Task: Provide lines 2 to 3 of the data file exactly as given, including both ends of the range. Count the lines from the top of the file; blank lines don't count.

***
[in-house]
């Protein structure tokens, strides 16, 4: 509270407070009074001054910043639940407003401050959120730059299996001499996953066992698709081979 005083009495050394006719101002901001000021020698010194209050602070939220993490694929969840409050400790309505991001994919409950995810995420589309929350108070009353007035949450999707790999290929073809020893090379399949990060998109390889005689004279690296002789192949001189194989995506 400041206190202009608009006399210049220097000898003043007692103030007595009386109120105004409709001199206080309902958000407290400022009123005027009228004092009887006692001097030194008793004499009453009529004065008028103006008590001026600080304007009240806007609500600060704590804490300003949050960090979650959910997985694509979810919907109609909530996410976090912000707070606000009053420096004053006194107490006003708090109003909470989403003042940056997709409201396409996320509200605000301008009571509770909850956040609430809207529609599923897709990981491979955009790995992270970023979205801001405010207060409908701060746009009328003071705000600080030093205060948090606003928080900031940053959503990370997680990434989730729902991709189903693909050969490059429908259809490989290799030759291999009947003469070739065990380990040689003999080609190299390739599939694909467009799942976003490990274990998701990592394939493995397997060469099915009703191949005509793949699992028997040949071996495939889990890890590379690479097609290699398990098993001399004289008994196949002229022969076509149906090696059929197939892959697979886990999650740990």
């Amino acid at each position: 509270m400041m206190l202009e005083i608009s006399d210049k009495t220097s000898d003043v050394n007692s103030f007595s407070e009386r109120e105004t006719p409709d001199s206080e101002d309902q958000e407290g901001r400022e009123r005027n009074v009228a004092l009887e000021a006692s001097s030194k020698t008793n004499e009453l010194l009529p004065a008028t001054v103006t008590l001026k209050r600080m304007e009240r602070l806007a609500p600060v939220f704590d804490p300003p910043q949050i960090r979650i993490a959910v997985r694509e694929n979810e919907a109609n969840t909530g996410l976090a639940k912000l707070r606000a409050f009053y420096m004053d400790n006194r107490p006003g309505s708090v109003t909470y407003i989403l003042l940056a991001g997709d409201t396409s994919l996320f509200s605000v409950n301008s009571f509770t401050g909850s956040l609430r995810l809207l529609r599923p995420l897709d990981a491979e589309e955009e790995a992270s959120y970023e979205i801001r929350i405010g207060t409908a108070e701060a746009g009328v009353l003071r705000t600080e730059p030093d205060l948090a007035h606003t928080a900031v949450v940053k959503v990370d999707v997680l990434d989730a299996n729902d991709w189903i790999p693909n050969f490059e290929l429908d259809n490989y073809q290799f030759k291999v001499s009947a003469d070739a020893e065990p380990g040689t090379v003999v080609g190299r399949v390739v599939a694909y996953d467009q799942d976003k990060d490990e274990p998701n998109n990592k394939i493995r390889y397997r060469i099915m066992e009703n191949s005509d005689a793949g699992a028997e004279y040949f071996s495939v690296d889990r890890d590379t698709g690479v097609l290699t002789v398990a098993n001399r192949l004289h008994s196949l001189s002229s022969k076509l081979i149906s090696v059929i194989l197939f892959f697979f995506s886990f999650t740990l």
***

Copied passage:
């Protein structure tokens, strides 16, 4: 509270407070009074001054910043639940407003401050959120730059299996001499996953066992698709081979 005083009495050394006719101002901001000021020698010194209050602070939220993490694929969840409050400790309505991001994919409950995810995420589309929350108070009353007035949450999707790999290929073809020893090379399949990060998109390889005689004279690296002789192949001189194989995506 400041206190202009608009006399210049220097000898003043007692103030007595009386109120105004409709001199206080309902958000407290400022009123005027009228004092009887006692001097030194008793004499009453009529004065008028103006008590001026600080304007009240806007609500600060704590804490300003949050960090979650959910997985694509979810919907109609909530996410976090912000707070606000009053420096004053006194107490006003708090109003909470989403003042940056997709409201396409996320509200605000301008009571509770909850956040609430809207529609599923897709990981491979955009790995992270970023979205801001405010207060409908701060746009009328003071705000600080030093205060948090606003928080900031940053959503990370997680990434989730729902991709189903693909050969490059429908259809490989290799030759291999009947003469070739065990380990040689003999080609190299390739599939694909467009799942976003490990274990998701990592394939493995397997060469099915009703191949005509793949699992028997040949071996495939889990890890590379690479097609290699398990098993001399004289008994196949002229022969076509149906090696059929197939892959697979886990999650740990």
């Amino acid at each position: 509270m400041m206190l202009e005083i608009s006399d210049k009495t220097s000898d003043v050394n007692s103030f007595s407070e009386r109120e105004t006719p409709d001199s206080e101002d309902q958000e407290g901001r400022e009123r005027n009074v009228a004092l009887e000021a006692s001097s030194k020698t008793n004499e009453l010194l009529p004065a008028t001054v103006t008590l001026k209050r600080m304007e009240r602070l806007a609500p600060v939220f704590d804490p300003p910043q949050i960090r979650i993490a959910v997985r694509e694929n979810e919907a109609n969840t909530g996410l976090a639940k912000l707070r606000a409050f009053y420096m004053d400790n006194r107490p006003g309505s708090v109003t909470y407003i989403l003042l940056a991001g997709d409201t396409s994919l996320f509200s605000v409950n301008s009571f509770t401050g909850s956040l609430r995810l809207l529609r599923p995420l897709d990981a491979e589309e955009e790995a992270s959120y970023e979205i801001r929350i405010g207060t409908a108070e701060a746009g009328v009353l003071r705000t600080e730059p030093d205060l948090a007035h606003t928080a900031v949450v940053k959503v990370d999707v997680l990434d989730a299996n729902d991709w189903i790999p693909n050969f490059e290929l429908d259809n490989y073809q290799f030759k291999v001499s009947a003469d070739a020893e065990p380990g040689t090379v003999v080609g190299r399949v390739v599939a694909y996953d467009q799942d976003k990060d490990e274990p998701n998109n990592k394939i493995r390889y397997r060469i099915m066992e009703n191949s005509d005689a793949g699992a028997e004279y040949f071996s495939v690296d889990r890890d590379t698709g690479v097609l290699t002789v398990a098993n001399r192949l004289h008994s196949l001189s002229s022969k076509l081979i149906s090696v059929i194989l197939f892959f697979f995506s886990f999650t740990l």